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The Wisconsin Legislature Is Now in Control of Credentialing Capitol Journalists: Who Gets to Cover the Capitol?
by Dylan Brogan
At the height of the collective bargaining protests, when nearly all the doors at the Capitol were locked and guarded by police officers from every corner of the state, Dick Wheeler -- the unquestioned leader of the Wisconsin Capitol press corps -- ensured that members of the media were not denied access to the building.
With his signature tobacco pipe balanced between his lips, the former United Press International reporter and founder of The Wheeler Report would stand outside the Martin Luther King Jr. Boulevard entrance of the Capitol and issue temporary credentials to reporters from around the world. His vetting process was simple: He'd look you in the eyes and ask what organization you were representing. If your story sounded legitimate, he'd hand you a brightly colored business card that instantly transformed the holder into a member of the Capitol press for the day.
For decades, even full-time journalists at the Capitol only needed Wheeler's informal stamp of approval to be granted press access for an entire legislative session. He was so well regarded by his colleagues and the lawmakers he covered that Wheeler alone had the power to grant access to the Assembly and Senate floor.
Veteran Capitol reporter Steve Walters says that, in part, Wheeler could handle this task informally because there was not a huge demand from the press to cover the daily grind of the state Legislature.
But the need for a formal credentialing process emerged when WisconsinEye contracted with the Assembly and Senate in 2007 to provide gavel-to-gavel coverage of the Legislature. WisconsinEye needed to know who was eligible to receive its signal from the press room.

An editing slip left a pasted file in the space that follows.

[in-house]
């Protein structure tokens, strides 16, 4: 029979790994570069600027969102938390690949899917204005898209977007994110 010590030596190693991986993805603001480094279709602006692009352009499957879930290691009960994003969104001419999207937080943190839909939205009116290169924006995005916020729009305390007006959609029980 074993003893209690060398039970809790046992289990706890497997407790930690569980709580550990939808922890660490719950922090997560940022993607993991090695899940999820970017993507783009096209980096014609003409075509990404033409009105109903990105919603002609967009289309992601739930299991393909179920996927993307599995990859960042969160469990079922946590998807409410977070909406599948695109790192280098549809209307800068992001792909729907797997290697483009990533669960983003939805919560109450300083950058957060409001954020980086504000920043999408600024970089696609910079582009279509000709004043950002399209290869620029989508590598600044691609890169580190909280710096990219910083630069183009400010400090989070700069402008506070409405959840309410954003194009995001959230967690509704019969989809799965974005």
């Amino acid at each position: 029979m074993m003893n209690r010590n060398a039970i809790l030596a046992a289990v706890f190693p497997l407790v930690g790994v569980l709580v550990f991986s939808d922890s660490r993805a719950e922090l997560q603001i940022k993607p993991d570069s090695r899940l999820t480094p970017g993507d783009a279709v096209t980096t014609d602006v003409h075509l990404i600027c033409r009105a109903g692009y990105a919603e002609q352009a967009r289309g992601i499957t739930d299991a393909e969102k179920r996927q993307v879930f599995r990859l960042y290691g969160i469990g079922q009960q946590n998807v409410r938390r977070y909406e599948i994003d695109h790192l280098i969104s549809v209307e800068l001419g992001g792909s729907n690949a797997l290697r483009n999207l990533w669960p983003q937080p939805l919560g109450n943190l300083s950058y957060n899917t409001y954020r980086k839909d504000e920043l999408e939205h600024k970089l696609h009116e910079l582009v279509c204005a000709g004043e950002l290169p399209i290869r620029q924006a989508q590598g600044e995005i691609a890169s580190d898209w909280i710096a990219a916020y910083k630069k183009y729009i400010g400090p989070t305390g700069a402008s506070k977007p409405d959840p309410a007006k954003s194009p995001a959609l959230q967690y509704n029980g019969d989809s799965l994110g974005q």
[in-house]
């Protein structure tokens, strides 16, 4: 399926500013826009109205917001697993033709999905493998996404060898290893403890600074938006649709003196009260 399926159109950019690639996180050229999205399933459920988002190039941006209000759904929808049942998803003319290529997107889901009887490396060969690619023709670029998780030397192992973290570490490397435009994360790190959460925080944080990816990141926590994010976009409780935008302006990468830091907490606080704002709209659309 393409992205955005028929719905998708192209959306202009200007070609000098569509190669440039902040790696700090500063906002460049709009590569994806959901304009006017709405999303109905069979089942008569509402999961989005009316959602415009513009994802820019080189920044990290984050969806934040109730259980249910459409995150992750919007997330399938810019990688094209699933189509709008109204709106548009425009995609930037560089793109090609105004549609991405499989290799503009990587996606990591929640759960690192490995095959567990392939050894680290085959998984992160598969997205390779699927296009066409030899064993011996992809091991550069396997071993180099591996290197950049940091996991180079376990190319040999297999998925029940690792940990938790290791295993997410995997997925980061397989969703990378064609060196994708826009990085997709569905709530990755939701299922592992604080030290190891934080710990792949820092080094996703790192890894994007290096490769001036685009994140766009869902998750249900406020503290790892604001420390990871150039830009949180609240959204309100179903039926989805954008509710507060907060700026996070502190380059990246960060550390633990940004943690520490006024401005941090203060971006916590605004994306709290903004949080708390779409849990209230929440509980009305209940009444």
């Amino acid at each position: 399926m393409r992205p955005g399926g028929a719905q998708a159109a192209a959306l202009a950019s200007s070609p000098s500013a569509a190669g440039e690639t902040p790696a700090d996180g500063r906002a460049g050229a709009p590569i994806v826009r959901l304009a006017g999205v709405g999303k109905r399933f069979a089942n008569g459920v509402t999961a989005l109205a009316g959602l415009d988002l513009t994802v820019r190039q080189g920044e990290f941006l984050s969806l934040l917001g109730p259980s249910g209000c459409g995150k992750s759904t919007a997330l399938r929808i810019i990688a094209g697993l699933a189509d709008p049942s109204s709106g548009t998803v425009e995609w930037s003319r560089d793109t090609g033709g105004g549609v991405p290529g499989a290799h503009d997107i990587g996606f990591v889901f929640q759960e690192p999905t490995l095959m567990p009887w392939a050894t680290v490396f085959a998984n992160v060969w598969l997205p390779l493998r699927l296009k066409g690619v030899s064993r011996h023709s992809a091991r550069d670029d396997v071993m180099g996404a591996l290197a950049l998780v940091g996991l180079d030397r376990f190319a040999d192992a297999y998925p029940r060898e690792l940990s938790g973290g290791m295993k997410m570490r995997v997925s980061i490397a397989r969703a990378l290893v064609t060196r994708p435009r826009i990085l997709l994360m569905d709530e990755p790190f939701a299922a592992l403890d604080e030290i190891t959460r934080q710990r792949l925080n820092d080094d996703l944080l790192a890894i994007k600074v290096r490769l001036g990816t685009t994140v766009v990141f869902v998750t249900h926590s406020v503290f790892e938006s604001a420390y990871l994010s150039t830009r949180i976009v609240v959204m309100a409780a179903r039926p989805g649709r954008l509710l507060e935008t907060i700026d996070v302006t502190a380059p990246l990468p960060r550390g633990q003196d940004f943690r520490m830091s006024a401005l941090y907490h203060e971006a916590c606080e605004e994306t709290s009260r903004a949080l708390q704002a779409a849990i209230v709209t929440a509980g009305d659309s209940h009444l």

"The legislators said they didn't want to be accrediting news media and asked that a correspondents association be formed," says Walters, now the senior producer for WisconsinEye. "Dick said, 'Well, all right.'"
And thus the Wisconsin Capitol Correspondents Association was born. Wheeler's role as dean of the Capitol press was formalized as well. He served as the association's leader from the group's inception until shortly before his sudden death in 2011. The Capitol Press Room -- which Wheeler ensured was permanently reserved for the press by lobbying lawmakers to codify the room assignment into state law -- is now named in his honor.
Wheeler's involvement with the Wisconsin Capitol Correspondents Association dwindled after the height of the 2011 protests. The association forged on but only lasted a year after Wheeler's death. In December, the group quietly dissolved, putting the Legislature in full control of credentialing the media.
"It was taking up more and more of our time," says Patrick Marley, a Capitol reporter with the Milwaukee-Journal Sentinel. "At the end of the day, the Legislature gets to say who is allowed access anyway."
Marley helped oversee the day-to-day duties of the WCCA in the post-Wheeler press room but says the recent spike in bloggers, citizen-journalists and self-identified partisans seeking press credentials at the Capitol was creating too much administrative work for the full-time journalists running the WCCA.
"2011 was a very busy and emotional year, and it got in the way of them doing their real jobs," says Walters. "With all the protests and everything, they didn't have a lot of time to do a lot of vetting of those applying to get the credentials."